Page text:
The essence of the model reflects and focuses on the concept of occupation and as such, provides a rich assortment of valid and reliable tools with which to measure occupational performance, occupational participation and intervention outcomes, in an era in which health professionals are being required to account for intervention efficacy and to plan and implement intervention on evidence-based practice.
This article briefly reviews the updated concepts of the model, while emphasizing the dynamic characteristics and the interaction between all systems. The client-centered topics "thinking with theory" and "therapeutic reasoning" are discussed. The application of the model's philosophical and practical principles is briefly demonstrated, within the individual and group frameworks, with geriatric, mental health and pediatric populations. The use of specific tools, in their entirety or in part (such as OSA, OCAIRS and OPHI-II, which are work sheets for group interventions) is demonstrated, as is the way these tools enable clients to look at, to understand and to enrich their occupational lives broadly and in depth, the choice processes that they make, their habits and routines, their occupational identities, their occupational narrative, their desires, their environment (which enables or demands), their cultural and social values( which influence their ability to adapt) and their sense of ability. Members of a group have often noted that the use of "the model's terminology" enabled them, for the first time in their lives, to look at and to be aware of daily, on-going issues which appear to be banal and unimportant. They found themselves to be "enlightened" and discovered that topics that had appeared to be inconsequential actually contained the key to their health and existential problems and to their ability to change.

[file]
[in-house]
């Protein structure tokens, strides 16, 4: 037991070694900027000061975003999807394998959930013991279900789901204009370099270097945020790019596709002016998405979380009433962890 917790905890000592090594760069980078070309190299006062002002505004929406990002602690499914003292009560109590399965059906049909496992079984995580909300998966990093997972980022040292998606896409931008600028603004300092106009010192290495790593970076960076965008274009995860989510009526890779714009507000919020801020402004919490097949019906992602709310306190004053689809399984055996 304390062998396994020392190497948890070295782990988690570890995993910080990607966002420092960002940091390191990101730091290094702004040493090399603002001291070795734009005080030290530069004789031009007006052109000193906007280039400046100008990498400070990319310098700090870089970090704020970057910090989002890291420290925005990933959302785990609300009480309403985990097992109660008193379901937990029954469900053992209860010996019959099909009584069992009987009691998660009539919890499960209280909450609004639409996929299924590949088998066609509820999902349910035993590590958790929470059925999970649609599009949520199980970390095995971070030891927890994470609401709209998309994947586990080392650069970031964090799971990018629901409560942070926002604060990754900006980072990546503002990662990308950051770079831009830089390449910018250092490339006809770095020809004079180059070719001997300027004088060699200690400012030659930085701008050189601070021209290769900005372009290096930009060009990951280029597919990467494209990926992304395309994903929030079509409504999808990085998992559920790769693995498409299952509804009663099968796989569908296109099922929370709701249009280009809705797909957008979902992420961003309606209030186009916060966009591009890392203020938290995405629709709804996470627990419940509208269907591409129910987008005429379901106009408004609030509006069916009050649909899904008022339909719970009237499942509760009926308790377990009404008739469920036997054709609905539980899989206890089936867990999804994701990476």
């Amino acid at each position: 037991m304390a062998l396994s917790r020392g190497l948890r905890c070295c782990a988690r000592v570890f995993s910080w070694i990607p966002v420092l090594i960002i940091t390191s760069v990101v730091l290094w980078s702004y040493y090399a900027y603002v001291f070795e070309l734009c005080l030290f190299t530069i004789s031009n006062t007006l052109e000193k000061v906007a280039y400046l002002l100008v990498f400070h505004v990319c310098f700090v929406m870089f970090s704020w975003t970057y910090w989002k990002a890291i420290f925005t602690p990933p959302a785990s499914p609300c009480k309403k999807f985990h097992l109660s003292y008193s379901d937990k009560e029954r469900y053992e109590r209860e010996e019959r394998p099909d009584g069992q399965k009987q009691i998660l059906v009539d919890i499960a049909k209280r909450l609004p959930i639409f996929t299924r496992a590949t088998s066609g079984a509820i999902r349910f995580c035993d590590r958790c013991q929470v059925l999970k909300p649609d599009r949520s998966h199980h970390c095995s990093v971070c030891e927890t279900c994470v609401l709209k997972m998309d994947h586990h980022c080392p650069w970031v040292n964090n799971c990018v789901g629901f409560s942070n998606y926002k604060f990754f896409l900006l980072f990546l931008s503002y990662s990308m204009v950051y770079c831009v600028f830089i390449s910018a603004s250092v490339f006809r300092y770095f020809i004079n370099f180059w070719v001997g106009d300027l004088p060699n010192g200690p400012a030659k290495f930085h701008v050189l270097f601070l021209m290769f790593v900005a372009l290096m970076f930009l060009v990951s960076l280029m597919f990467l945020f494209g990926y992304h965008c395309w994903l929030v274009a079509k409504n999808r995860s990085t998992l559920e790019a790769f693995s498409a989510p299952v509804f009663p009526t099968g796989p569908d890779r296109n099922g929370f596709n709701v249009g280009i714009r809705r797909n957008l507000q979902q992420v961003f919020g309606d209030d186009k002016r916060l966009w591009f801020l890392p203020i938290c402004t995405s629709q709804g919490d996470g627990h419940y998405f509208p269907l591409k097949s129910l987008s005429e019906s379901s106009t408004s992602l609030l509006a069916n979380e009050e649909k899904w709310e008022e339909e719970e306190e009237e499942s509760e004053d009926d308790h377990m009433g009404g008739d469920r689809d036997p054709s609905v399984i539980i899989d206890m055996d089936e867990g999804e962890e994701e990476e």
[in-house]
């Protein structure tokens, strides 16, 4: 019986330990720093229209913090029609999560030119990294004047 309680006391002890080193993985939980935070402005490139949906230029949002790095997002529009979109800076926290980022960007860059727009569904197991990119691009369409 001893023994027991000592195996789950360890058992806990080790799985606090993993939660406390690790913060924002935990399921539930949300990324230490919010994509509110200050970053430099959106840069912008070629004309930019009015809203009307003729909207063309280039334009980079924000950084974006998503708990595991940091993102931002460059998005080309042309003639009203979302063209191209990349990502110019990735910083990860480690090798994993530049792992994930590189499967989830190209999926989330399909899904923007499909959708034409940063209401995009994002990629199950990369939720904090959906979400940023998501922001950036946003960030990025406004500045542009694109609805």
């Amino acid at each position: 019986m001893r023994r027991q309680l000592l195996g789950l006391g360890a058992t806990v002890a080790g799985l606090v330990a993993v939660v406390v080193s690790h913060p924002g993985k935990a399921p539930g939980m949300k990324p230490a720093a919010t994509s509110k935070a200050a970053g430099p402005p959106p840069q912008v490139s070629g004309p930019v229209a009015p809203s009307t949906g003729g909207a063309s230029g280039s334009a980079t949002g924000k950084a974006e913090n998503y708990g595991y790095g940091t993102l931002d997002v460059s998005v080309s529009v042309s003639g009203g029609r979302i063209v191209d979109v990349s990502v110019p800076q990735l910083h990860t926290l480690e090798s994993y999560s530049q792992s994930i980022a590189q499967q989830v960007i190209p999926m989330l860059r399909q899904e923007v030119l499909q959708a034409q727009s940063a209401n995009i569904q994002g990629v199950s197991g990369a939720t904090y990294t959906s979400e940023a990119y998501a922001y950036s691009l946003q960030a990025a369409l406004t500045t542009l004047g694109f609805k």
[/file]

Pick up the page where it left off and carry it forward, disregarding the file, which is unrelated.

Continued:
The uses of the model inIsrael over time are reviewed, both in the realm of research and in intervention. The combination of the model with additional intervention approaches is demonstrated, according to the client's disabilities and dysfunction of specific structures and functions, contributing to the advancement and improvement of occupational behavior, involvement and participation in occupations and significant, qualitative activities.
In light of the abovementioned, it is recommended to assimilate the use of the model inIsrael in a variety of occupational therapy intervention frameworks, with many populations and throughout the continuum, from acute to chronic, and in all stages of intervention. It is recommended to use the model's language, which empowers the accepted terminology in occupational therapy in a scientific and consistent manner. This language enables connection and immediate translation to daily concepts and in this way supplies clients too with exact, expressive and in-depth tools which contribute to a feeling of empowerment (Forsyth & Kielhofner, 2002). The use of this professional and qualitative language is of utmost importance, both in documentation and as a means for explaining, marketing and communicating the continuum that encompasses health and sickness, within the profession and outside of it, with all circles of consumers: the community of clients and the general public.